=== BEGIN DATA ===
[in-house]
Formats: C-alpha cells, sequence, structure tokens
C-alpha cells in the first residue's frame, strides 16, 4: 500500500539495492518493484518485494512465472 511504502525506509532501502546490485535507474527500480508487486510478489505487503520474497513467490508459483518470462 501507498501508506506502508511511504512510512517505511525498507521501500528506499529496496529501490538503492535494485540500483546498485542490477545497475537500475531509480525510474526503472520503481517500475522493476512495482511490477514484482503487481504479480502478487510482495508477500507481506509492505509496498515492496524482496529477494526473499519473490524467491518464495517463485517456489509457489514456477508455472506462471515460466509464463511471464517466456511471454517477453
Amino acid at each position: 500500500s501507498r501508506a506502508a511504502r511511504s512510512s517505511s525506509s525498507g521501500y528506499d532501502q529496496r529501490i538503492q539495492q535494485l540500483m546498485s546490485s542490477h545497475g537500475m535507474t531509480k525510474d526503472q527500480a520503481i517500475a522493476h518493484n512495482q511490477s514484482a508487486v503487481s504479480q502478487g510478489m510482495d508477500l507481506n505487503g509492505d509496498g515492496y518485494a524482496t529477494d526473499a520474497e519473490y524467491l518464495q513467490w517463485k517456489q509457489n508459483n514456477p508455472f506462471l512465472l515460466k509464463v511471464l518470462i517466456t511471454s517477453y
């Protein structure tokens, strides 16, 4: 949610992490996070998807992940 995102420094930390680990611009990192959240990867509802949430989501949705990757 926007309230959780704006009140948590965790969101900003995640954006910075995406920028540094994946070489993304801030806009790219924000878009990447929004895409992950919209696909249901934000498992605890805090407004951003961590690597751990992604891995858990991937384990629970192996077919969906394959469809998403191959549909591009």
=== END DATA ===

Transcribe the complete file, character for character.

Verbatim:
[in-house]
Formats: C-alpha cells, sequence, structure tokens
C-alpha cells in the first residue's frame, strides 16, 4: 500500500539495492518493484518485494512465472 511504502525506509532501502546490485535507474527500480508487486510478489505487503520474497513467490508459483518470462 501507498501508506506502508511511504512510512517505511525498507521501500528506499529496496529501490538503492535494485540500483546498485542490477545497475537500475531509480525510474526503472520503481517500475522493476512495482511490477514484482503487481504479480502478487510482495508477500507481506509492505509496498515492496524482496529477494526473499519473490524467491518464495517463485517456489509457489514456477508455472506462471515460466509464463511471464517466456511471454517477453
Amino acid at each position: 500500500s501507498r501508506a506502508a511504502r511511504s512510512s517505511s525506509s525498507g521501500y528506499d532501502q529496496r529501490i538503492q539495492q535494485l540500483m546498485s546490485s542490477h545497475g537500475m535507474t531509480k525510474d526503472q527500480a520503481i517500475a522493476h518493484n512495482q511490477s514484482a508487486v503487481s504479480q502478487g510478489m510482495d508477500l507481506n505487503g509492505d509496498g515492496y518485494a524482496t529477494d526473499a520474497e519473490y524467491l518464495q513467490w517463485k517456489q509457489n508459483n514456477p508455472f506462471l512465472l515460466k509464463v511471464l518470462i517466456t511471454s517477453y
């Protein structure tokens, strides 16, 4: 949610992490996070998807992940 995102420094930390680990611009990192959240990867509802949430989501949705990757 926007309230959780704006009140948590965790969101900003995640954006910075995406920028540094994946070489993304801030806009790219924000878009990447929004895409992950919209696909249901934000498992605890805090407004951003961590690597751990992604891995858990991937384990629970192996077919969906394959469809998403191959549909591009």